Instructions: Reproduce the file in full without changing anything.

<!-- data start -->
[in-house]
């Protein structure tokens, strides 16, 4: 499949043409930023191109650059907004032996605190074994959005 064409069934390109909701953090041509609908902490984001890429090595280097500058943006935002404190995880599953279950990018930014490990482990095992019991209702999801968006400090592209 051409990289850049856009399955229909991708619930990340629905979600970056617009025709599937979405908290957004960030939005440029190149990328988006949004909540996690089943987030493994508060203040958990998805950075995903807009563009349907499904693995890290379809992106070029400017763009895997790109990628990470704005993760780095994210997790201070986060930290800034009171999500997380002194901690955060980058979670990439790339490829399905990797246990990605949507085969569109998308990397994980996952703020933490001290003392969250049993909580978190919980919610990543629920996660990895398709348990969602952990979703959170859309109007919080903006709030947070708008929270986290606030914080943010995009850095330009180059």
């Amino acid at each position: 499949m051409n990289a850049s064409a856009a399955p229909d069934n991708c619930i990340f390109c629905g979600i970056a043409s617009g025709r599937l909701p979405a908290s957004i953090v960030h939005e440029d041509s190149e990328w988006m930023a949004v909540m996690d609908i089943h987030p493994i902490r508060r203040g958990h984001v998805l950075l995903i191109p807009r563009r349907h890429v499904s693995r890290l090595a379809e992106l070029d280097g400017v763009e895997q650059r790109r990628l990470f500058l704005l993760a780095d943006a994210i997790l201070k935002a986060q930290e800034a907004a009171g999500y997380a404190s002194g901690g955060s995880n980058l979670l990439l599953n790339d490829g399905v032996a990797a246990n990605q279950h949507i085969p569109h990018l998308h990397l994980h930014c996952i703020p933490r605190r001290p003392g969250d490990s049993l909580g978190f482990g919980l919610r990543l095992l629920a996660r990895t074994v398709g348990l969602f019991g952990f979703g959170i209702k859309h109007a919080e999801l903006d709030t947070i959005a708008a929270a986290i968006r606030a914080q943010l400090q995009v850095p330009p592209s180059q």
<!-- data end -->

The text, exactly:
[in-house]
């Protein structure tokens, strides 16, 4: 499949043409930023191109650059907004032996605190074994959005 064409069934390109909701953090041509609908902490984001890429090595280097500058943006935002404190995880599953279950990018930014490990482990095992019991209702999801968006400090592209 051409990289850049856009399955229909991708619930990340629905979600970056617009025709599937979405908290957004960030939005440029190149990328988006949004909540996690089943987030493994508060203040958990998805950075995903807009563009349907499904693995890290379809992106070029400017763009895997790109990628990470704005993760780095994210997790201070986060930290800034009171999500997380002194901690955060980058979670990439790339490829399905990797246990990605949507085969569109998308990397994980996952703020933490001290003392969250049993909580978190919980919610990543629920996660990895398709348990969602952990979703959170859309109007919080903006709030947070708008929270986290606030914080943010995009850095330009180059």
């Amino acid at each position: 499949m051409n990289a850049s064409a856009a399955p229909d069934n991708c619930i990340f390109c629905g979600i970056a043409s617009g025709r599937l909701p979405a908290s957004i953090v960030h939005e440029d041509s190149e990328w988006m930023a949004v909540m996690d609908i089943h987030p493994i902490r508060r203040g958990h984001v998805l950075l995903i191109p807009r563009r349907h890429v499904s693995r890290l090595a379809e992106l070029d280097g400017v763009e895997q650059r790109r990628l990470f500058l704005l993760a780095d943006a994210i997790l201070k935002a986060q930290e800034a907004a009171g999500y997380a404190s002194g901690g955060s995880n980058l979670l990439l599953n790339d490829g399905v032996a990797a246990n990605q279950h949507i085969p569109h990018l998308h990397l994980h930014c996952i703020p933490r605190r001290p003392g969250d490990s049993l909580g978190f482990g919980l919610r990543l095992l629920a996660r990895t074994v398709g348990l969602f019991g952990f979703g959170i209702k859309h109007a919080e999801l903006d709030t947070i959005a708008a929270a986290i968006r606030a914080q943010l400090q995009v850095p330009p592209s180059q």